Switching to gas is necessary but things should be done properly
During a press conference in Birzebbuga, AD spokesperson on industry, energy and transport Ralph Cassar spoke about the need to switch to gas as a transition fuel on the road to cleaner energy and ultimately to renewable energy.
“Climate change is one of the biggest challenges humanity faces. Gas is a transition fuel for energy generation, since it emits less carbon dioxide than other fuels such as diesel and Heavy Fuel Oil. It is also a much cleaner.
“Our vision goes beyond gas. Our goal for our country is increasing year after year renewable energy until we get to 100 per cent renewables, reducing our dependence on fossil fuels as we go along. Those who say that there is no need to switch to gas or that we should rely only on the interconnector have no idea what they are talking about. We have to vary our sources of energy as much as possible because it is economically dangerous to rely excessively on one source. There has also been talk of energy from the interconnector as being free of pollution. This is a myth. The carbon dioxide and other pollutants produced at the places where power is generated and transmitted over the interconnector actually counts as pollution generated by Malta.
“AD’s position is clear – we need to switch to gas and fasttrack the move to more and more renewable energy. This need to switch to gas doesn’t mean that things should be rushed and that shortcuts are taken when it comes to safety and risk mitigation. The fact remains that if towards the end of the nineties we had a government which took the power generation sector seriously, today we would have a gas pipeline and we would not be discussing gas tankers in Marsaxlokk with all the issues it raises.”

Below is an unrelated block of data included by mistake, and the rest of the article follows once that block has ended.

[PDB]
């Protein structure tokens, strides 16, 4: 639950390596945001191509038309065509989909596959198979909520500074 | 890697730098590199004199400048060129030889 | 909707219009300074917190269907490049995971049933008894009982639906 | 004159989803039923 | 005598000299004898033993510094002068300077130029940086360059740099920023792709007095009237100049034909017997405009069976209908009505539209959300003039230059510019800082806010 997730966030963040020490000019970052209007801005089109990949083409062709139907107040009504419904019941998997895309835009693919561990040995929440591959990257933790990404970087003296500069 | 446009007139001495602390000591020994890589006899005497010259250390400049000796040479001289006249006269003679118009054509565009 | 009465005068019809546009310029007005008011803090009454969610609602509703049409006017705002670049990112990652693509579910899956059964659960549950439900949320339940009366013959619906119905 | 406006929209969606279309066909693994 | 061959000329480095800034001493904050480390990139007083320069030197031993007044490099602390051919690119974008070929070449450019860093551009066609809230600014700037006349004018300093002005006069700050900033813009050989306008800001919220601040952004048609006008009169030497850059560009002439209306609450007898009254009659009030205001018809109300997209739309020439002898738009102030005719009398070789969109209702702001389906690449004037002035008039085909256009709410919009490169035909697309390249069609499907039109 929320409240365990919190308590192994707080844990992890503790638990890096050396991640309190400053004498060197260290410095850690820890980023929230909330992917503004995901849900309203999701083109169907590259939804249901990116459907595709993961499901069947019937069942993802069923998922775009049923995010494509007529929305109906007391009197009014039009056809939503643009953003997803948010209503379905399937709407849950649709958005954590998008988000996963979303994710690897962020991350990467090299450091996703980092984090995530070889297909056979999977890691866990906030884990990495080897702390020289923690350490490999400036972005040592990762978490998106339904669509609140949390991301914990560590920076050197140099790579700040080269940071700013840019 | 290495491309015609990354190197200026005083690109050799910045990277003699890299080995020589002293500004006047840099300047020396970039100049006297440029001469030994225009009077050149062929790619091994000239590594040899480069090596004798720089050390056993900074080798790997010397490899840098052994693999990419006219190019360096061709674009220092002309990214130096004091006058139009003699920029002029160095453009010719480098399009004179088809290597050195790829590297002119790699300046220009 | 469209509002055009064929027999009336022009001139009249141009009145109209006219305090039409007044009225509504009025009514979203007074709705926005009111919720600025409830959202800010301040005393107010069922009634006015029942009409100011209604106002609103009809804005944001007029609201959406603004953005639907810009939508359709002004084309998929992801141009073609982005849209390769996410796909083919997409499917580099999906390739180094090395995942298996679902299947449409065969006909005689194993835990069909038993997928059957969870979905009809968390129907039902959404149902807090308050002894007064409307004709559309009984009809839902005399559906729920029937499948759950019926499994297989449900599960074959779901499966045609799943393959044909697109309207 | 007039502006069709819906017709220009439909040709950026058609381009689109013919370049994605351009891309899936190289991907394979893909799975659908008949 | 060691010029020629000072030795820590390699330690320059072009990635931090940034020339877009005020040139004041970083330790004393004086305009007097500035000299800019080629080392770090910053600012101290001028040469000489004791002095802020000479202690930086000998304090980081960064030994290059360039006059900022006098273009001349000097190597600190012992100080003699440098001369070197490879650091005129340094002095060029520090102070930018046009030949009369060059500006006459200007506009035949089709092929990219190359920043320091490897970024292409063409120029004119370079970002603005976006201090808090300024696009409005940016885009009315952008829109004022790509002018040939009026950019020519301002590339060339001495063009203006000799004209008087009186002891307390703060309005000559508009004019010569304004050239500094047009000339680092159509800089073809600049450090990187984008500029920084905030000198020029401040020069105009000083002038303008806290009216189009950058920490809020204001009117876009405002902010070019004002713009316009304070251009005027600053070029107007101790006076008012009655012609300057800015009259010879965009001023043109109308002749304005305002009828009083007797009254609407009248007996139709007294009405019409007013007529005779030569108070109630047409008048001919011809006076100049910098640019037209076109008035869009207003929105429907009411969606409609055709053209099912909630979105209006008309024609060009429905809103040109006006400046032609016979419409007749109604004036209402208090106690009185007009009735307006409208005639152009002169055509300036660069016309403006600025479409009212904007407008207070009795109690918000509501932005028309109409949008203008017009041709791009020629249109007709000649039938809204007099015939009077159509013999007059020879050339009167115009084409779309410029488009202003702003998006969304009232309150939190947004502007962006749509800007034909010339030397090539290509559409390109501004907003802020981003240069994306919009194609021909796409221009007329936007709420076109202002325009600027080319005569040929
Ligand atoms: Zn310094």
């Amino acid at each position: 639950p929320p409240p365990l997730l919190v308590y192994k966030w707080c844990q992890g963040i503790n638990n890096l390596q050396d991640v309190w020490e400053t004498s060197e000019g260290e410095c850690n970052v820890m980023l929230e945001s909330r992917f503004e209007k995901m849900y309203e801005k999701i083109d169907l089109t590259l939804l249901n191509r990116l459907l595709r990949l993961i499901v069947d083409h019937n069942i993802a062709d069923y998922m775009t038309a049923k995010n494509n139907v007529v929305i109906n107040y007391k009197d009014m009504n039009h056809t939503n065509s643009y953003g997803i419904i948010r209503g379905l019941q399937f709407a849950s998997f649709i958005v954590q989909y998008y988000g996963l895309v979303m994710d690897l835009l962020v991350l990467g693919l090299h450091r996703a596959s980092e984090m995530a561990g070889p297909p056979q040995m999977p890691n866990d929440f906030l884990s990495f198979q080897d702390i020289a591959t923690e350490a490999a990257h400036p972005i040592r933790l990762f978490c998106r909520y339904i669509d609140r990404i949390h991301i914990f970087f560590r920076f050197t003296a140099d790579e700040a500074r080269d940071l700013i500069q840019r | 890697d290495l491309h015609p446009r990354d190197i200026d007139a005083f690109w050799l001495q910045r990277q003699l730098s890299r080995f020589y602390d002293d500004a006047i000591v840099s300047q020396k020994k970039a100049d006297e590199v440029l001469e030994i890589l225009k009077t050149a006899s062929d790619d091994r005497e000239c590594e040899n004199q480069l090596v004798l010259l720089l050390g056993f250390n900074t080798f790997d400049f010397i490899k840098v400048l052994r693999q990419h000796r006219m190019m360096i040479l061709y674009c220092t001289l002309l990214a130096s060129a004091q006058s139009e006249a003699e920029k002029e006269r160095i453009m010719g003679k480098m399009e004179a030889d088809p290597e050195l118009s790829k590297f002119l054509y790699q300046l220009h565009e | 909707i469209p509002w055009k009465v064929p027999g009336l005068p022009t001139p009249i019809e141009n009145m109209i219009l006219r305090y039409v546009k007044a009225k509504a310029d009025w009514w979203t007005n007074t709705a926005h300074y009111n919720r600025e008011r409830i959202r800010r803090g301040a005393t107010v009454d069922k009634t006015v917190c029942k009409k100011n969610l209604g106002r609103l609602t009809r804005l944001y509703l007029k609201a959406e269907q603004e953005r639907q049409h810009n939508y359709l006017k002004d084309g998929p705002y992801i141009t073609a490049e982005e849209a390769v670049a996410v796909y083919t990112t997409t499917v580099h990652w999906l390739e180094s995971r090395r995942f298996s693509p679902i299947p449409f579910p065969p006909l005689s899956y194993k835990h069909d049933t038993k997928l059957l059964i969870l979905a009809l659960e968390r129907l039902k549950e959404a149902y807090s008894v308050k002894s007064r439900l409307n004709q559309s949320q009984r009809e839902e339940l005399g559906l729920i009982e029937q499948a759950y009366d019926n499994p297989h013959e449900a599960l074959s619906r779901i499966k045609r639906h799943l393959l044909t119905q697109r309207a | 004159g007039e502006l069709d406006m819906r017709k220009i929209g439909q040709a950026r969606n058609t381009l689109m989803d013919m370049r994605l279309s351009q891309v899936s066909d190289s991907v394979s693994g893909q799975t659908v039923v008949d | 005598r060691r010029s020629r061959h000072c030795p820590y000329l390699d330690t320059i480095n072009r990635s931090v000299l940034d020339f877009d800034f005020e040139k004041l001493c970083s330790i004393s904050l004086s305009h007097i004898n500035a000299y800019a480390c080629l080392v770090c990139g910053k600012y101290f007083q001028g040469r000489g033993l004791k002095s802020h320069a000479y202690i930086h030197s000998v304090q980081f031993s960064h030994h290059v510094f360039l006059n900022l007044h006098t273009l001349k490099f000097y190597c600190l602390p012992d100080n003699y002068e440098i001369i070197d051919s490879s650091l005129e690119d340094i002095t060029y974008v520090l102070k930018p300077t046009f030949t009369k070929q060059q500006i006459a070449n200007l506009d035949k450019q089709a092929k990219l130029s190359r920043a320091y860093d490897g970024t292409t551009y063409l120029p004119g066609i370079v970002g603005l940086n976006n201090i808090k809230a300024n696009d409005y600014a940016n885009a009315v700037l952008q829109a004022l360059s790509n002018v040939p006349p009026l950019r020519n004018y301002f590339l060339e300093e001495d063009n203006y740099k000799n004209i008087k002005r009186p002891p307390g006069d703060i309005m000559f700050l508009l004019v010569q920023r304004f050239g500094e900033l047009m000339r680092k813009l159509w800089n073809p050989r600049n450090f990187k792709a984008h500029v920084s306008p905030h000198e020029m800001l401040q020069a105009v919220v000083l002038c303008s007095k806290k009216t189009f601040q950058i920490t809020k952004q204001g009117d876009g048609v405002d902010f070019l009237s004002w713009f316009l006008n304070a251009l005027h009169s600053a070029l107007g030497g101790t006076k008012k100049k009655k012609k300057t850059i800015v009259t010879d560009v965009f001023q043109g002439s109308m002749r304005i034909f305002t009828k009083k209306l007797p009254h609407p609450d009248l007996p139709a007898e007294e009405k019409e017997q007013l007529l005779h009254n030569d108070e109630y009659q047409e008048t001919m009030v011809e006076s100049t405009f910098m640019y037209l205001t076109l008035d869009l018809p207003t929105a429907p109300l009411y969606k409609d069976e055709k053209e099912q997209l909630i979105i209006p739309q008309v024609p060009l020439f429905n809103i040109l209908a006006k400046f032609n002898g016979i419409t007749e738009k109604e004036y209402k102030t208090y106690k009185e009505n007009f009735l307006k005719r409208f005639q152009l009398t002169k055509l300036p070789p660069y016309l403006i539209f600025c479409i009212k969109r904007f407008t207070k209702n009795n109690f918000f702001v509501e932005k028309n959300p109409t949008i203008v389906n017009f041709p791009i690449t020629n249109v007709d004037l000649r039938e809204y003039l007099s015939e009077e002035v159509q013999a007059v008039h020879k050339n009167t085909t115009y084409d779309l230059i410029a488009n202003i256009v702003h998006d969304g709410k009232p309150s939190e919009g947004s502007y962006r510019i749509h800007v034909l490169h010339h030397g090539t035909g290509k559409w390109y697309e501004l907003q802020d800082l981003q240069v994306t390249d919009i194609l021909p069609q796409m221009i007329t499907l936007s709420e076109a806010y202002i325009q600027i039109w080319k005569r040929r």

Carmel Cacopardo, Deputy Chairperson and spokesperson for sustainable development, said that the Greens participated in the public consultation exercise organized by the Environment and Resources Authority. AD’s submissions focus on the emergency plan which the Department of Civil Protection was duty bound to submit for public consultation. Instead they kept it under wraps under the pretext of national security.
“The Department of Civil Protection has an obligation to publish the external emergency plan under the EU’s Seveso III Directive which has been transposed into Maltese law by the 2015 Regulations on the Control of Hazards from Major Accidents.”
Mr Cacopardo said that public consultation with those affected by the external emergency plan is a democratic duty which the Department of Civil Protection cannot avoid.
“AD,” he said, “will continue to insist that this plan is published.”